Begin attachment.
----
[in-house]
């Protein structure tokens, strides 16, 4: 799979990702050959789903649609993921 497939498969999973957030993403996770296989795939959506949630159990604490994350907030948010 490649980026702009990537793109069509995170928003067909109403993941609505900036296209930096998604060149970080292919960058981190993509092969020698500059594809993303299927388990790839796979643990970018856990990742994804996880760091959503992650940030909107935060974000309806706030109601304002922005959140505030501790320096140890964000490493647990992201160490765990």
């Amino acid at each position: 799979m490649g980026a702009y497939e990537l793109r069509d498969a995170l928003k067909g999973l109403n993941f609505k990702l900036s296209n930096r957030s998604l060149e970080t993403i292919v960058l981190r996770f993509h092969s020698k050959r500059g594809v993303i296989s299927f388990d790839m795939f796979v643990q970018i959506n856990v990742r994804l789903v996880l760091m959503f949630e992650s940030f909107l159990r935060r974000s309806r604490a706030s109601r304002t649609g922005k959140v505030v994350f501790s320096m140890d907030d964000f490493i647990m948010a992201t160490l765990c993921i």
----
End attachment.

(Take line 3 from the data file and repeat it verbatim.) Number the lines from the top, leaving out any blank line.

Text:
């Amino acid at each position: 799979m490649g980026a702009y497939e990537l793109r069509d498969a995170l928003k067909g999973l109403n993941f609505k990702l900036s296209n930096r957030s998604l060149e970080t993403i292919v960058l981190r996770f993509h092969s020698k050959r500059g594809v993303i296989s299927f388990d790839m795939f796979v643990q970018i959506n856990v990742r994804l789903v996880l760091m959503f949630e992650s940030f909107l159990r935060r974000s309806r604490a706030s109601r304002t649609g922005k959140v505030v994350f501790s320096m140890d907030d964000f490493i647990m948010a992201t160490l765990c993921i």